Advanced Search
MyIDEAS: Login

International Commodity Price Shocks, Democracy, and External Debt

Contents:

Author Info

  • Markus Bruckner
  • Rabah Arezki

Abstract

We examine the effects that international commodity price shocks have on external debt using panel data for a world sample of 93 countries spanning the period 1970-2007. Our main finding is that positive commodity price shocks lead to a significant reduction in the level of external debt in democracies, but to no significant reduction in the level of external debt in autocracies. To explain this result, we show that positive commodity price shocks lead to a statistically significant and quantitatively large increase in total government expenditures in autocracies. In democracies on the other hand government expenditures did not increase significantly. We also document that following positive windfalls from international commodity price shocks the risk of default on external debt decreased in democracies, but increased significantly in autocracies.

Download Info

If you experience problems downloading a file, check if you have the proper application to view it first. In case of further problems read the IDEAS help page. Note that these files are not on the IDEAS site. Please be patient as the files may be large.
File URL: http://www.imf.org/external/pubs/cat/longres.aspx?sk=23646
Download Restriction: no

Bibliographic Info

Paper provided by International Monetary Fund in its series IMF Working Papers with number 10/53.

as in new window
Length: 22
Date of creation: 01 Mar 2010
Date of revision:
Handle: RePEc:imf:imfwpa:10/53

Contact details of provider:
Postal: International Monetary Fund, Washington, DC USA
Phone: (202) 623-7000
Fax: (202) 623-4661
Email:
Web page: http://www.imf.org/external/pubind.htm
More information through EDIRC

Order Information:
Web: http://www.imf.org/external/pubs/pubs/ord_info.htm

Related research

Keywords: Debt management; Economic models; External debt; External shocks; Government expenditures; Revenue mobilization; debt policy; debt overhang; debt default; total external debt; debt accumulation; long-term debt; short-term debt; external borrowing; debt stock; fiscal policy; external debt stock; income distribution; public debt; external debt accumulation; debtor country; sovereign defaults; econometric model; econometric analysis; debt relief;

This paper has been announced in the following NEP Reports:

References

No references listed on IDEAS
You can help add them by filling out this form.

Citations

Citations are extracted by the CitEc Project, subscribe to its RSS feed for this item.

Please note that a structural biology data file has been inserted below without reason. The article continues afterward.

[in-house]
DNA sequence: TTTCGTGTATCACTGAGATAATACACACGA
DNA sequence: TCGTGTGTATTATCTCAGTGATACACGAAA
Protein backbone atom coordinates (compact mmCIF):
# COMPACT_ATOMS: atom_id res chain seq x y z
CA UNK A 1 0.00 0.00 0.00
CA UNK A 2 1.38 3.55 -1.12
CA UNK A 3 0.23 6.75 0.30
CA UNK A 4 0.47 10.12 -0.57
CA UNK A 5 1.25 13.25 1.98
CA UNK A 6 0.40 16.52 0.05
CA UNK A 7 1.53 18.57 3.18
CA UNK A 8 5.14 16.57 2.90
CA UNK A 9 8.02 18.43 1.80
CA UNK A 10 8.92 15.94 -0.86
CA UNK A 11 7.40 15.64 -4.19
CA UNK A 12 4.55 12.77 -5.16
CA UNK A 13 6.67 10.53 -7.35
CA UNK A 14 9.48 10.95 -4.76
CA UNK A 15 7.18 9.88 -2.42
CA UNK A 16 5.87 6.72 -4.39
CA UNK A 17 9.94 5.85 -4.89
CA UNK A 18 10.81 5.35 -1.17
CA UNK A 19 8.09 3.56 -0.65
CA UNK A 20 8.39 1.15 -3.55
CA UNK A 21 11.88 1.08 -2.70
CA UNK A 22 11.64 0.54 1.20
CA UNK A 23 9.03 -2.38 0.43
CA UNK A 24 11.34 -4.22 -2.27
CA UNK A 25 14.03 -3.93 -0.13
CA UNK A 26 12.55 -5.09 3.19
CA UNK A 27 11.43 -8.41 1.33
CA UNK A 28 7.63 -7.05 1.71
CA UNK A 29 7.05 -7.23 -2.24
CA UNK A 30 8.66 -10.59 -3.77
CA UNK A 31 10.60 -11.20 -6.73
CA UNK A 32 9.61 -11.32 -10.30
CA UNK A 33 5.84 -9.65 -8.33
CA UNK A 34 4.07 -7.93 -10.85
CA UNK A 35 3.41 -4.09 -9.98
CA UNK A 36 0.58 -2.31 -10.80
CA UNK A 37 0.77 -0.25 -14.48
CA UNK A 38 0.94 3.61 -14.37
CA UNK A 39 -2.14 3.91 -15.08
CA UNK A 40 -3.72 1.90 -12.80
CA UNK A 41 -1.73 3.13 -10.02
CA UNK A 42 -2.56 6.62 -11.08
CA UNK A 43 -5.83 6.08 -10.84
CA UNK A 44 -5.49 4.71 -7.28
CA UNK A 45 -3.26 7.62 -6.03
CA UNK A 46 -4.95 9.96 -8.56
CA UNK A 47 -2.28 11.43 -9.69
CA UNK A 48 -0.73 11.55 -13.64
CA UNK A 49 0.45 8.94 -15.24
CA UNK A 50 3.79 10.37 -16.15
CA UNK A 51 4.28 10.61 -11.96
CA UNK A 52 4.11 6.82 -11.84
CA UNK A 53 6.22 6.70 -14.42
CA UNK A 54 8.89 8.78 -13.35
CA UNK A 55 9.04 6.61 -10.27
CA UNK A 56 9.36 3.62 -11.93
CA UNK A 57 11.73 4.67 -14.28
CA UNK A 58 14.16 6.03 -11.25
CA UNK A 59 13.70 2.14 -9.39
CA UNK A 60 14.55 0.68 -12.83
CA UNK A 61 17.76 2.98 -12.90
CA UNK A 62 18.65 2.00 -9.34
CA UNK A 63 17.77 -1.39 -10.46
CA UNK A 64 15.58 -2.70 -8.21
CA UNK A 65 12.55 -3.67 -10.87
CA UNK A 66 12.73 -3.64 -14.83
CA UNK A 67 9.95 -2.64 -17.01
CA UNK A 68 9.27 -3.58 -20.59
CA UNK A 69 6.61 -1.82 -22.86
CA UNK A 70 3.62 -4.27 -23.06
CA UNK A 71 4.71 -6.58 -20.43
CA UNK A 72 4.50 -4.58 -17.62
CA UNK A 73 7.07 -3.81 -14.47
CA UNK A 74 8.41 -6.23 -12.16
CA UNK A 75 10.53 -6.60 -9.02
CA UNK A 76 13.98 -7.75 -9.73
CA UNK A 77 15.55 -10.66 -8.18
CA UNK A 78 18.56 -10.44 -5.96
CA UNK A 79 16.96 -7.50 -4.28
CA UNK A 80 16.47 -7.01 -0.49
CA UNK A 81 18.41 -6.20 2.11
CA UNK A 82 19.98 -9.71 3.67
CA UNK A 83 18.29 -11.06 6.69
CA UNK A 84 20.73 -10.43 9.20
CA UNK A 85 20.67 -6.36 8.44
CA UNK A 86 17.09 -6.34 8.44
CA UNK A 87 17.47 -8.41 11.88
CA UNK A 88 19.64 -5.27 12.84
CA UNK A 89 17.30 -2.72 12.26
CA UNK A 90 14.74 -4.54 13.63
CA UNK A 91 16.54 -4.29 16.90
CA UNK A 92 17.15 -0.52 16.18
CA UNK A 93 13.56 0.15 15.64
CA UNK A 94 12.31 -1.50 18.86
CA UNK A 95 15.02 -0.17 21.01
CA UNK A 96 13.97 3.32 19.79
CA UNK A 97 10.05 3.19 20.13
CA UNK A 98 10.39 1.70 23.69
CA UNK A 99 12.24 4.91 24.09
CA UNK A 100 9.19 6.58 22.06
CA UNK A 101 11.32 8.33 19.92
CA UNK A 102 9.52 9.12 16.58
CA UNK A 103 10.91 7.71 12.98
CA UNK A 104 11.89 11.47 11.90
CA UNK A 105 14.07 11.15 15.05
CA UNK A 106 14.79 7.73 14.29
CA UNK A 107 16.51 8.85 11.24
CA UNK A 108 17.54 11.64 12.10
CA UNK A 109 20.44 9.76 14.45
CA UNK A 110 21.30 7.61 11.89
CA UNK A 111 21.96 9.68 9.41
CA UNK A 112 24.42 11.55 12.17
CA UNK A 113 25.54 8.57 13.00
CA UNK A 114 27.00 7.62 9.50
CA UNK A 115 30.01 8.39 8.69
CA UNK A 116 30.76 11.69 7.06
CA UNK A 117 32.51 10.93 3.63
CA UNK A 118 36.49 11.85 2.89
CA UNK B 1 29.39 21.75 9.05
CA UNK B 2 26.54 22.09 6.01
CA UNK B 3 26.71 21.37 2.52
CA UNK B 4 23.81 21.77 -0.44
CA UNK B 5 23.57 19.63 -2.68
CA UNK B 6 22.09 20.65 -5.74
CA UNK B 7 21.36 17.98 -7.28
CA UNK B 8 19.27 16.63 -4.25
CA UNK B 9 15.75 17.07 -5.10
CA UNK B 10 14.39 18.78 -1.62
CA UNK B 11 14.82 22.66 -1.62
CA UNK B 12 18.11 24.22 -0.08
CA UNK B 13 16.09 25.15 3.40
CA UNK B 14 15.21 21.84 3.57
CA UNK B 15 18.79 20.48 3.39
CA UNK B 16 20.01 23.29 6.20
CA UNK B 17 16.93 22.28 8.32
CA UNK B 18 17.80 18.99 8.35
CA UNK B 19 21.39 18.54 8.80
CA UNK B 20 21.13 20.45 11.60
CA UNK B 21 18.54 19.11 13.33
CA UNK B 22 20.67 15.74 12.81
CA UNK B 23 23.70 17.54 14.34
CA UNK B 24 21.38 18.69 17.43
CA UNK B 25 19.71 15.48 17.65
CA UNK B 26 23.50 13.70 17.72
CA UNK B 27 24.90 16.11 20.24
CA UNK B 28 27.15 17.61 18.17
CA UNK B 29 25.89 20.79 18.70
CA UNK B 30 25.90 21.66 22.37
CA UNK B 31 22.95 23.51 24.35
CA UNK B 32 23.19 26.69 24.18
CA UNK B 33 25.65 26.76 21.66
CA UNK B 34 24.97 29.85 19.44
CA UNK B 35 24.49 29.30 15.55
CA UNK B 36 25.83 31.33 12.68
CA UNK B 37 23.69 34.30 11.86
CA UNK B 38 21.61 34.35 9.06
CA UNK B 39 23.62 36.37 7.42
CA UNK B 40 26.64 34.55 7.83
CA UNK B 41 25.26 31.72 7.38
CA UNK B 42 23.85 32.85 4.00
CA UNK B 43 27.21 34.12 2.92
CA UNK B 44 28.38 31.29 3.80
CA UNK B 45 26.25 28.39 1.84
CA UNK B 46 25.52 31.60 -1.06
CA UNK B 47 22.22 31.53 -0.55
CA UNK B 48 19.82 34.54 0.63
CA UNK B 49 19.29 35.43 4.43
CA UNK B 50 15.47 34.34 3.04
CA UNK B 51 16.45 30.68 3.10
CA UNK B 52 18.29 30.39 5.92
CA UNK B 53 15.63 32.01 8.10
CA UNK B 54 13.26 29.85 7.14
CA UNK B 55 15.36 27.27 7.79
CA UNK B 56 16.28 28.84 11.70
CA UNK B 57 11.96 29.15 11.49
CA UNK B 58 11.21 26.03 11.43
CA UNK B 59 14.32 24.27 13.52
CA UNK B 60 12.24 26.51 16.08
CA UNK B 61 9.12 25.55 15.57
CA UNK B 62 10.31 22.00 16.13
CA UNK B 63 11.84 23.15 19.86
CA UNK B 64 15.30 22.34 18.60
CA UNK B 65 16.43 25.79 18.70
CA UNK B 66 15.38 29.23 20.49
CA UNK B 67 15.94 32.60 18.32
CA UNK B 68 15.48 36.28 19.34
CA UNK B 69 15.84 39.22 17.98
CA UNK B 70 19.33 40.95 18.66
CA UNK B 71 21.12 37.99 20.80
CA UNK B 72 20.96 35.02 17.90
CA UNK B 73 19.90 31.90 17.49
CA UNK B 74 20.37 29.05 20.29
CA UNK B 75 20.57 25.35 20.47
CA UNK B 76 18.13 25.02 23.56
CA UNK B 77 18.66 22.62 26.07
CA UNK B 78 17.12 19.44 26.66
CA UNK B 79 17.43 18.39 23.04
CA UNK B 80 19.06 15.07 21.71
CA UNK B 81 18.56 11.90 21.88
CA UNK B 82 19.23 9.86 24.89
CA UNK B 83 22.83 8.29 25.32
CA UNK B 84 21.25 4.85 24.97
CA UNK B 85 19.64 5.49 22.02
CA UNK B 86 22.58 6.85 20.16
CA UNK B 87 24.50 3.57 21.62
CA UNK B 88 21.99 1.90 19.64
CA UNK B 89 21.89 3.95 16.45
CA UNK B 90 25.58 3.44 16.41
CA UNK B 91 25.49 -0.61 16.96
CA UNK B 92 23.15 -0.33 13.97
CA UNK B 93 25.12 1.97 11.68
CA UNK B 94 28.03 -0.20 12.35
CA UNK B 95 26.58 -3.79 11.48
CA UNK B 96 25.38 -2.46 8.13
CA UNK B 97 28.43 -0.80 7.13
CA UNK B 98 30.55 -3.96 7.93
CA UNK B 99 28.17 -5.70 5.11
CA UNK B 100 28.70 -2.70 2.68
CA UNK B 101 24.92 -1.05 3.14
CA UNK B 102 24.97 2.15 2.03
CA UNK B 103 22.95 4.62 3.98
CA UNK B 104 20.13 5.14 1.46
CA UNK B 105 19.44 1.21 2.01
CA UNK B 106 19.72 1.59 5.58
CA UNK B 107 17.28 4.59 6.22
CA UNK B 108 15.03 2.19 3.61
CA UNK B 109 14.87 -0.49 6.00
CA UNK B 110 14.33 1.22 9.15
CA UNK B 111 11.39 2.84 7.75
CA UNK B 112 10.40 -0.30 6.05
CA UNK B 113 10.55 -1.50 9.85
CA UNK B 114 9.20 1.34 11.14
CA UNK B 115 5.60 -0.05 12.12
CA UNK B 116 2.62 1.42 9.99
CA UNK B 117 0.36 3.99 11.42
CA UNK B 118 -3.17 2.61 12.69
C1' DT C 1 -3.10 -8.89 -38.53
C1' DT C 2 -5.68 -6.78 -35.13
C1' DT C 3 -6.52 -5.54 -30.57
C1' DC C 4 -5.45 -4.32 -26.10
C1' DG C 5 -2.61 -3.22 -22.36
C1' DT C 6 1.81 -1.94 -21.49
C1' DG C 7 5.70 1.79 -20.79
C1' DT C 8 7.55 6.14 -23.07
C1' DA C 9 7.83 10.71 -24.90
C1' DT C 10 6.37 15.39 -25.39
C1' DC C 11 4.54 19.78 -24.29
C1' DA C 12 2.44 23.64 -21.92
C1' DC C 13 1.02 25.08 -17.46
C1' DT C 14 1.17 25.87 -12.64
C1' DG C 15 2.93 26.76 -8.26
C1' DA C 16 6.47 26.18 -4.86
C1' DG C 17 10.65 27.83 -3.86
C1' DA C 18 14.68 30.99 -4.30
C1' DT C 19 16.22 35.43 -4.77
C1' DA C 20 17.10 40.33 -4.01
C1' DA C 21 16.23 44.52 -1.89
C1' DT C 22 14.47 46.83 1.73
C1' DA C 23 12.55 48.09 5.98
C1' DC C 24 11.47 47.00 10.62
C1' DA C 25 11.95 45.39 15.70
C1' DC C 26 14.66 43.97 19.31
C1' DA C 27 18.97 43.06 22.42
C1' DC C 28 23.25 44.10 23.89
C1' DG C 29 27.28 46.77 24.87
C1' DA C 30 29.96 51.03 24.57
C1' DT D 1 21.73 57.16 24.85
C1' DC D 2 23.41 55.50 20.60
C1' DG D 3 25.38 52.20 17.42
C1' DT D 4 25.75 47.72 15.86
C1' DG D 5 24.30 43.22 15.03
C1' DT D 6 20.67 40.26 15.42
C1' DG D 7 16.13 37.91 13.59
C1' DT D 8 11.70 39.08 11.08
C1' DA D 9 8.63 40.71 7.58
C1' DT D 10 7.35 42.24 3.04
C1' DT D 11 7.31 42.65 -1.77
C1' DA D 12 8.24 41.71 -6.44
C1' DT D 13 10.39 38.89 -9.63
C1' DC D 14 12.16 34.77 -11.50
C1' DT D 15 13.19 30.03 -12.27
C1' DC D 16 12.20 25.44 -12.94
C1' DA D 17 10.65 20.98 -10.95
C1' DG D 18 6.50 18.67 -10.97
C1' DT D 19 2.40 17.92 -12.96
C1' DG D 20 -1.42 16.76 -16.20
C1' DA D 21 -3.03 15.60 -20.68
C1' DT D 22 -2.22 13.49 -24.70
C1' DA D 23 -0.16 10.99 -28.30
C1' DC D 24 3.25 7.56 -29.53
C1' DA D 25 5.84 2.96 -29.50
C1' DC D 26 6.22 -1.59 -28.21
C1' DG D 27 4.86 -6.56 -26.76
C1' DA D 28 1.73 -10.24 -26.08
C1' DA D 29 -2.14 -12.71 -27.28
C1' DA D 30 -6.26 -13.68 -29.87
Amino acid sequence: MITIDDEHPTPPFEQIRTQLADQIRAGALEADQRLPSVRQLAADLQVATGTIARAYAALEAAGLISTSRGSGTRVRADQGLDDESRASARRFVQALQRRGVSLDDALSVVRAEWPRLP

as in new window

Cited by:
  1. Frankel, Jeffrey A., 2011. "A Solution to Overoptimistic Forecasts and Fiscal Procyclicality: The Structural Budget Institutions Pioneered by Chile," Scholarly Articles 4723209, Harvard Kennedy School of Government.
  2. Ronald Mendoza & Ronald, 2010. "Inclusive Crises, Exclusive Recoveries, and Policies to Prevent a Double Whammy for the Poor," Working papers 1004, UNICEF,Division of Policy and Strategy.
  3. Frankel, Jeffrey A., 2011. "How Can Commodity Exporters Make Fiscal and Monetary Policy Less Procyclical?," Scholarly Articles 4735392, Harvard Kennedy School of Government.
  4. Luis Felipe Céspedes & Andrés Velasco, 2011. "Was This Time Different?: Fiscal Policy in Commodity Republics," BIS Working Papers 365, Bank for International Settlements.
  5. Jeffrey Frankel, 2011. "A Solution to Fiscal Procyclicality: the Structural Budget Institutions Pioneered by Chile," Working Papers Central Bank of Chile 604, Central Bank of Chile.
  6. Rigoberto Ariel Yépez-Garcia & Julie Dana, 2012. "Mitigating Vulnerability to High and Volatile Oil Prices : Power Sector Experience in Latin America and the Caribbean," World Bank Publications, The World Bank, number 9341, October.
  7. Kareem Ismail & Rabah Arezki, 2010. "Boom-Bust Cycle, Asymmetrical Fiscal Response and the Dutch Disease," IMF Working Papers 10/94, International Monetary Fund.
  8. Boonman, Tjeerd M., 2013. "Sovereign defaults, business cycles and economic growth in Latin America, 1870-2012," Research Report 13010-EEF, University of Groningen, Research Institute SOM (Systems, Organisations and Management).
  9. International Monetary Fund, 2012. "Mobilizing Revenue in Sub-Saharan Africa," IMF Working Papers 12/108, International Monetary Fund.

Lists

This item is not listed on Wikipedia, on a reading list or among the top items on IDEAS.

Statistics

Access and download statistics

Corrections

When requesting a correction, please mention this item's handle: RePEc:imf:imfwpa:10/53. See general information about how to correct material in RePEc.

For technical questions regarding this item, or to correct its authors, title, abstract, bibliographic or download information, contact: (Jim Beardow) or (Hassan Zaidi).

If you have authored this item and are not yet registered with RePEc, we encourage you to do it here. This allows to link your profile to this item. It also allows you to accept potential citations to this item that we are uncertain about.

If references are entirely missing, you can add them using this form.

If the full references list an item that is present in RePEc, but the system did not link to it, you can help with this form.

If you know of missing items citing this one, you can help us creating those links by adding the relevant references in the same way as above, for each refering item. If you are a registered author of this item, you may also want to check the "citations" tab in your profile, as there may be some citations waiting for confirmation.

Please note that corrections may take a couple of weeks to filter through the various RePEc services.